Overall, the DX is one of the few e-readers available to Western Europeans and North American customers that is easy to buy and accessible. Currently this model just got discontinued for the second time ever a few weeks ago, but you can buy them used or scoop up deals on Ebay. Over the course of the last year the prices on the DX dramatically decreased to a paltry $199.99.
One of the big reasons why the DX fell out of favour with the majority of customers was the lack of firmware updates. It never received GoodReads integration to discuss the books you are reading with the largest community in the world. It also never got X-Ray or Whispersync for Voice or translation dictionaries as found on the current generation of Paperwhite e-readers. It has been said that the DX has an older processor, less RAM and all of this combined would be a sub-par experience, which is why Amazon likely never patched this unit.
The DX is fairly barebones when it comes to the home screen. It basically just lists the books on your device, in text format. There is no cover art or progressions to let you know how far you are in a book. This was the standard way Amazon presented the menu system until they gave it a dramatic overhaul with the original Paperwhite e-reader.
New users to e-readers might feel a bit discombobulated with the DX. There is no menu system, UI or navigation bar for you to easily access the store, settings or the experimental internet browser. Instead, the Menu key is your catch all solution to access the Kindle Store, Bookmarks or options. The settings button changes its internal options depending if you are on the home screen, reading an eBook or surfing the internet.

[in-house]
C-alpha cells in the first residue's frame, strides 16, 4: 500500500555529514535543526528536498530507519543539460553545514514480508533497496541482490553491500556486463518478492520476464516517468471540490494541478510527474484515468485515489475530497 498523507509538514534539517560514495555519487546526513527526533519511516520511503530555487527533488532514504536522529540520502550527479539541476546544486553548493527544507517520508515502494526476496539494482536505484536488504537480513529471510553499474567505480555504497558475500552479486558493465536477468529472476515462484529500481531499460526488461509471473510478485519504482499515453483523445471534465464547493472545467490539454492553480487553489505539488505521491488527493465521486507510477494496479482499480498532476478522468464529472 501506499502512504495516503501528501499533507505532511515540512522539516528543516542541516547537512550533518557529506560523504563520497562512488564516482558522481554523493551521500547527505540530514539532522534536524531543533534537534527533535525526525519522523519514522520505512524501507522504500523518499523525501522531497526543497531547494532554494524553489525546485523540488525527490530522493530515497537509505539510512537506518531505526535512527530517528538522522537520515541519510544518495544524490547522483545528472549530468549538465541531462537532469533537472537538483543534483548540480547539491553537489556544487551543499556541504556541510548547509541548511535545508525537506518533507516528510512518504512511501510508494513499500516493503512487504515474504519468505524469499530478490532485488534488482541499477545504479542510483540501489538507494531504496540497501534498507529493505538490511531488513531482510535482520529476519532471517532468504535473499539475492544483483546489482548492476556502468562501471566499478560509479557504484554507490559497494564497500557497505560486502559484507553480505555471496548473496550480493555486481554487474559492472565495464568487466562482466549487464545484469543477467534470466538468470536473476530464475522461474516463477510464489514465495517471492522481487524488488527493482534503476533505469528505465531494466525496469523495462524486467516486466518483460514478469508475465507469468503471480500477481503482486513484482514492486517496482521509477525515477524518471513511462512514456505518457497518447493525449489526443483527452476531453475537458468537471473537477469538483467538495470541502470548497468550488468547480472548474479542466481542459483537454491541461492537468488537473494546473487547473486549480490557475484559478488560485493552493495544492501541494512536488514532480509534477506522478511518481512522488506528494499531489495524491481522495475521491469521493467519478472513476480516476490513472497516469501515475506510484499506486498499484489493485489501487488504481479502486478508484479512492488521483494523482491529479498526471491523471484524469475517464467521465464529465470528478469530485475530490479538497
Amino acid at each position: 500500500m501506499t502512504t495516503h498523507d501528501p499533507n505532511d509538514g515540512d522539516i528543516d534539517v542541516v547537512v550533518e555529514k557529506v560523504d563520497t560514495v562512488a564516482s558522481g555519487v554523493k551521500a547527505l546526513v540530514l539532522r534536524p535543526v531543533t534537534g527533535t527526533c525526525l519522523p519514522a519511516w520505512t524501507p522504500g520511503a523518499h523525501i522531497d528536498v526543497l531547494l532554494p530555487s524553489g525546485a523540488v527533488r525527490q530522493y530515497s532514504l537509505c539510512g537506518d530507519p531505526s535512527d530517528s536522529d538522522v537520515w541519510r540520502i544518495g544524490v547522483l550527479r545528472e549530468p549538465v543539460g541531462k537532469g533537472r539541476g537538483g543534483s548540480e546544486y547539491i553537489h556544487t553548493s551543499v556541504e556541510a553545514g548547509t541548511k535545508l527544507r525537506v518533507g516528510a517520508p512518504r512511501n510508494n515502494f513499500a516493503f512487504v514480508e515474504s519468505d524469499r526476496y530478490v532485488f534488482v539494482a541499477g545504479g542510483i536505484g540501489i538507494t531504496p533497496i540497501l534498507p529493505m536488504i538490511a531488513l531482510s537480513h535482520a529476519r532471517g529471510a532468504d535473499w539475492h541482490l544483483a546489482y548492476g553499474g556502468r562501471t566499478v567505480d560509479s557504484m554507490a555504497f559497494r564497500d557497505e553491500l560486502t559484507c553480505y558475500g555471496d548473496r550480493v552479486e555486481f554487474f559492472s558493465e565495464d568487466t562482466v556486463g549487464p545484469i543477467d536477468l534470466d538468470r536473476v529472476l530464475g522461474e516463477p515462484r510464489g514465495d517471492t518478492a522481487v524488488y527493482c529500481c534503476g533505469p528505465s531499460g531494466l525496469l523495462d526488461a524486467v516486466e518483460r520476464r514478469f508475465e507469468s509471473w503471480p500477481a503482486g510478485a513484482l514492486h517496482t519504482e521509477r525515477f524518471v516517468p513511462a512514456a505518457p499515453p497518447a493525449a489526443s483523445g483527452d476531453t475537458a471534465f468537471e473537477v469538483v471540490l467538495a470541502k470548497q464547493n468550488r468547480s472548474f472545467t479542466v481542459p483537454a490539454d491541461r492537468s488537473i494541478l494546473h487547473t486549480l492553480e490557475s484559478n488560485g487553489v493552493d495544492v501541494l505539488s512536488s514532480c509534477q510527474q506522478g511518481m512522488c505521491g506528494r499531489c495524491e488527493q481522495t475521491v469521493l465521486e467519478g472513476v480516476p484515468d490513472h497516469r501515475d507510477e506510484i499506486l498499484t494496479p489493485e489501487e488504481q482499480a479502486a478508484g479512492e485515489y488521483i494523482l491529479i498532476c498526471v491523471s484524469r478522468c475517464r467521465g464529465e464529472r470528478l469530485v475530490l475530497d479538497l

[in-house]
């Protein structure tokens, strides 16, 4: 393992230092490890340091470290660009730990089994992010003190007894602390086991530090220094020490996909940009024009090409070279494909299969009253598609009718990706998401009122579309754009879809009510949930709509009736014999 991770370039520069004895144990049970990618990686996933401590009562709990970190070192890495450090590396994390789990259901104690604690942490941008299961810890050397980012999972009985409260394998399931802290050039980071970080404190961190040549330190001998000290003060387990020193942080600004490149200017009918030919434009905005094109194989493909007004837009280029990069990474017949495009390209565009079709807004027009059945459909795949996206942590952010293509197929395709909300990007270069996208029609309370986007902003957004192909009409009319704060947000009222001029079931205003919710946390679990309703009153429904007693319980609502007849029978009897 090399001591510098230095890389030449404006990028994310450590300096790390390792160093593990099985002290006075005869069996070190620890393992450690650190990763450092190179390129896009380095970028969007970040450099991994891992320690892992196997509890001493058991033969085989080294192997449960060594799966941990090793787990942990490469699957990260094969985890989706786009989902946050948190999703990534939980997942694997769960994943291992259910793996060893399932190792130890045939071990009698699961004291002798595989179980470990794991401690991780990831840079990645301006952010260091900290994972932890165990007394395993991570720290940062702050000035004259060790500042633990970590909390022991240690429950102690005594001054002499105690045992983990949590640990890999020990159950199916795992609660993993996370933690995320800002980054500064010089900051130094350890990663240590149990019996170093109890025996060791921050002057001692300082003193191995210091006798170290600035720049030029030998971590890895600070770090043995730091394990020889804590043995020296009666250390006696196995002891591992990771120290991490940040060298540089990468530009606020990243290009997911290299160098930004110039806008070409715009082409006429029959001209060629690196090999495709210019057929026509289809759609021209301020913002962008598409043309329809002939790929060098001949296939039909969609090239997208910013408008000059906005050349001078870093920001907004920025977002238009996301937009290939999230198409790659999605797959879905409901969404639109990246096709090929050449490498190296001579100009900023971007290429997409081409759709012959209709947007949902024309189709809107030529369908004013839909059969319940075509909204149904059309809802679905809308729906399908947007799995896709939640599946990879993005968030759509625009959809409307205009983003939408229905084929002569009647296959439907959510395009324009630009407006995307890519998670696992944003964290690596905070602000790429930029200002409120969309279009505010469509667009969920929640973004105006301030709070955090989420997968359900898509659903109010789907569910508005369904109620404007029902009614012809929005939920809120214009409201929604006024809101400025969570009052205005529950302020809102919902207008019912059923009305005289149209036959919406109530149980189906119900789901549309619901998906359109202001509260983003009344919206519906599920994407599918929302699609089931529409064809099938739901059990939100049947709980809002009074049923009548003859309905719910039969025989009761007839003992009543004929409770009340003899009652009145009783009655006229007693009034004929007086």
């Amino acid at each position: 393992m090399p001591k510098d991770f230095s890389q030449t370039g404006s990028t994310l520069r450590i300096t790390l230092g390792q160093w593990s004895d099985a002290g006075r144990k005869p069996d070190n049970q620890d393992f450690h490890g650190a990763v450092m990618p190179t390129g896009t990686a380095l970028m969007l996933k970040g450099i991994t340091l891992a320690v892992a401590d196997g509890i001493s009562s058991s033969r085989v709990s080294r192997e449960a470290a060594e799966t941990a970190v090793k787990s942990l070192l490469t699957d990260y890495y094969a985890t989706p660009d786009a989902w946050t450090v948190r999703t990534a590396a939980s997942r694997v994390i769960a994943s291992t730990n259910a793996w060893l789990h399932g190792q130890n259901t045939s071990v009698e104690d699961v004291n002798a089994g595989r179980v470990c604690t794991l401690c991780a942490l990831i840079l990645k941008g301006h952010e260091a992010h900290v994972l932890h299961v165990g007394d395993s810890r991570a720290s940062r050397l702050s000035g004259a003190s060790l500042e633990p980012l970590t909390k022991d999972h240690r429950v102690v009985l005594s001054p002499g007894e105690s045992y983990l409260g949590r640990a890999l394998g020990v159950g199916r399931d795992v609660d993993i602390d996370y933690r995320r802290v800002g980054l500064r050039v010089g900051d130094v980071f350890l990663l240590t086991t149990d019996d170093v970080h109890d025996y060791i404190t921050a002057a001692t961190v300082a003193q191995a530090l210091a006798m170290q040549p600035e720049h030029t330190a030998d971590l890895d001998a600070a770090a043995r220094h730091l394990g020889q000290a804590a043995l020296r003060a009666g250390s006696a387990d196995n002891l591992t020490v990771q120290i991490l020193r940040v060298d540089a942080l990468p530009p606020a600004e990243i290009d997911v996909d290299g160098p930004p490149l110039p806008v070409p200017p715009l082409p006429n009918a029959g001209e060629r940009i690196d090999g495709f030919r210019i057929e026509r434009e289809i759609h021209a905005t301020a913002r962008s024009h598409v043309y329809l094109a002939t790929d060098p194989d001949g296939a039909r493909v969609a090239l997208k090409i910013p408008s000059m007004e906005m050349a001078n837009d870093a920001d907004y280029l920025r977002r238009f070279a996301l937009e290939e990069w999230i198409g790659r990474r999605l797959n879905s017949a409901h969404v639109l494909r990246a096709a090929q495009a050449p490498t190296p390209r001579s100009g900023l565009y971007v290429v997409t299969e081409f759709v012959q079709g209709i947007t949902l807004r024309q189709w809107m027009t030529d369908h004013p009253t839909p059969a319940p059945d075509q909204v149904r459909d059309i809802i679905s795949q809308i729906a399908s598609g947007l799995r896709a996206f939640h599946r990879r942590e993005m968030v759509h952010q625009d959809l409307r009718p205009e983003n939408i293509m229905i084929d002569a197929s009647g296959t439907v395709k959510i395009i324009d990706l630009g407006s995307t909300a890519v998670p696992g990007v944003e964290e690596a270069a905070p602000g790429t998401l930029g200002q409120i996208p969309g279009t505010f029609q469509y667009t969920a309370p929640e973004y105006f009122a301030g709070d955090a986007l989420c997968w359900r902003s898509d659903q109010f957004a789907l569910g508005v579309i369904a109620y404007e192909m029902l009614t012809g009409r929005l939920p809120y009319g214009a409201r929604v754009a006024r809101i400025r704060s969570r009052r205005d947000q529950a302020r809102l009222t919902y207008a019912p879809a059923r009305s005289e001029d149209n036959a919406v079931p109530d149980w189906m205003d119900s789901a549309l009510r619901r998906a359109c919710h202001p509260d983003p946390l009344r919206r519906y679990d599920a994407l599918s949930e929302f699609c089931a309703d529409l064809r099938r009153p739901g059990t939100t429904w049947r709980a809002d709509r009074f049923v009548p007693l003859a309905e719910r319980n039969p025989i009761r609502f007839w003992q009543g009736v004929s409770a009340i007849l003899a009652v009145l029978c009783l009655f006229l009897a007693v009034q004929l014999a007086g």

When it comes to reading and buying eBooks the Kindle Store is fairly well the same on the DX, as it is on any modern reader. You have access to all of the core categories, such as Kindle Singles, Kindle Worlds, Kindle Books and even a small Audible category for audiobooks. When I say a small category, there is only a single title available to download.
When you read a purchased eBook from Amazon or one you loaded in yourself there are few options available to augment your reading experience. There is no way to change the font-type, only the font size. There are seven different options to change the text from smaller to larger. When you resize the font, it all happens dynamically, so you get a sense on that your own personal sweet spot.
The DX makes a very good eBook reader in the respect that older people or folks with vision problems can get a lot out of it. Large font print books often cost double or triple the cost, compared to your average book. Bookstores only have a dedicated shelf when it comes to these texts, so finding something you want to read can be painful. The DX has basically 10 inches of screen real estate that you can easily read, by pumping up the font size. If you have really crappy eyesight you can take advantage of the text to speech function and have it read aloud to you via the speakers or the 3.55 mm headphone jack.